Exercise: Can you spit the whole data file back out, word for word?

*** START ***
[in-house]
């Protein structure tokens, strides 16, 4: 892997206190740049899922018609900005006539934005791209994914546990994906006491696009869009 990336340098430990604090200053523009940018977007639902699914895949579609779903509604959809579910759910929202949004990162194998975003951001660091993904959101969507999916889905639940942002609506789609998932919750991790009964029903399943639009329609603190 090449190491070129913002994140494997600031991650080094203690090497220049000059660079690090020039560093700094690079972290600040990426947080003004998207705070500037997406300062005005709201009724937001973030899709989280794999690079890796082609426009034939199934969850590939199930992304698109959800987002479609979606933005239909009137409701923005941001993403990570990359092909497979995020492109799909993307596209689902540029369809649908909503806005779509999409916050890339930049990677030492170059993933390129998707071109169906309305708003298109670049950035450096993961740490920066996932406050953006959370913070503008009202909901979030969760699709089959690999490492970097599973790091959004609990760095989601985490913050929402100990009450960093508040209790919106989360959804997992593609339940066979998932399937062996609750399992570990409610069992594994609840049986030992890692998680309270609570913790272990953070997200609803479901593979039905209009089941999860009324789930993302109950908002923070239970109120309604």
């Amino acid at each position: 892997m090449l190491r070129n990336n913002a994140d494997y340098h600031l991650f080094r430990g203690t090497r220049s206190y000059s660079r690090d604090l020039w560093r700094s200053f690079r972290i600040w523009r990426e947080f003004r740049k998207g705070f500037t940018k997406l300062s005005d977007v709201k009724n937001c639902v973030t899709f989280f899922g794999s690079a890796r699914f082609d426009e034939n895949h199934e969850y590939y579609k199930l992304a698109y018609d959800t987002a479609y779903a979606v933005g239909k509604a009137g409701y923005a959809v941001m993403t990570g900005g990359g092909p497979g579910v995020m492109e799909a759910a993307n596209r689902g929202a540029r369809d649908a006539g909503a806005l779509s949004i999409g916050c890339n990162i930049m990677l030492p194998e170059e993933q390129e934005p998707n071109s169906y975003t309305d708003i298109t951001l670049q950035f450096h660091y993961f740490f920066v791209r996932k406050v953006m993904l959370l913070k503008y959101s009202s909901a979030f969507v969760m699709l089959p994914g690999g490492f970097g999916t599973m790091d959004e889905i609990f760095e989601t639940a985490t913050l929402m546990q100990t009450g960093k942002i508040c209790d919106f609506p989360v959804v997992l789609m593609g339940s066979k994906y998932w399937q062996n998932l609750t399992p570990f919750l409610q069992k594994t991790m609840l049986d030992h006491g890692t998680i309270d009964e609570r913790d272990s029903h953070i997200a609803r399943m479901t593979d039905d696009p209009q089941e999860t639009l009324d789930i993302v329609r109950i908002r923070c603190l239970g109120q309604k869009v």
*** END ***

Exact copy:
[in-house]
């Protein structure tokens, strides 16, 4: 892997206190740049899922018609900005006539934005791209994914546990994906006491696009869009 990336340098430990604090200053523009940018977007639902699914895949579609779903509604959809579910759910929202949004990162194998975003951001660091993904959101969507999916889905639940942002609506789609998932919750991790009964029903399943639009329609603190 090449190491070129913002994140494997600031991650080094203690090497220049000059660079690090020039560093700094690079972290600040990426947080003004998207705070500037997406300062005005709201009724937001973030899709989280794999690079890796082609426009034939199934969850590939199930992304698109959800987002479609979606933005239909009137409701923005941001993403990570990359092909497979995020492109799909993307596209689902540029369809649908909503806005779509999409916050890339930049990677030492170059993933390129998707071109169906309305708003298109670049950035450096993961740490920066996932406050953006959370913070503008009202909901979030969760699709089959690999490492970097599973790091959004609990760095989601985490913050929402100990009450960093508040209790919106989360959804997992593609339940066979998932399937062996609750399992570990409610069992594994609840049986030992890692998680309270609570913790272990953070997200609803479901593979039905209009089941999860009324789930993302109950908002923070239970109120309604």
């Amino acid at each position: 892997m090449l190491r070129n990336n913002a994140d494997y340098h600031l991650f080094r430990g203690t090497r220049s206190y000059s660079r690090d604090l020039w560093r700094s200053f690079r972290i600040w523009r990426e947080f003004r740049k998207g705070f500037t940018k997406l300062s005005d977007v709201k009724n937001c639902v973030t899709f989280f899922g794999s690079a890796r699914f082609d426009e034939n895949h199934e969850y590939y579609k199930l992304a698109y018609d959800t987002a479609y779903a979606v933005g239909k509604a009137g409701y923005a959809v941001m993403t990570g900005g990359g092909p497979g579910v995020m492109e799909a759910a993307n596209r689902g929202a540029r369809d649908a006539g909503a806005l779509s949004i999409g916050c890339n990162i930049m990677l030492p194998e170059e993933q390129e934005p998707n071109s169906y975003t309305d708003i298109t951001l670049q950035f450096h660091y993961f740490f920066v791209r996932k406050v953006m993904l959370l913070k503008y959101s009202s909901a979030f969507v969760m699709l089959p994914g690999g490492f970097g999916t599973m790091d959004e889905i609990f760095e989601t639940a985490t913050l929402m546990q100990t009450g960093k942002i508040c209790d919106f609506p989360v959804v997992l789609m593609g339940s066979k994906y998932w399937q062996n998932l609750t399992p570990f919750l409610q069992k594994t991790m609840l049986d030992h006491g890692t998680i309270d009964e609570r913790d272990s029903h953070i997200a609803r399943m479901t593979d039905d696009p209009q089941e999860t639009l009324d789930i993302v329609r109950i908002r923070c603190l239970g109120q309604k869009v």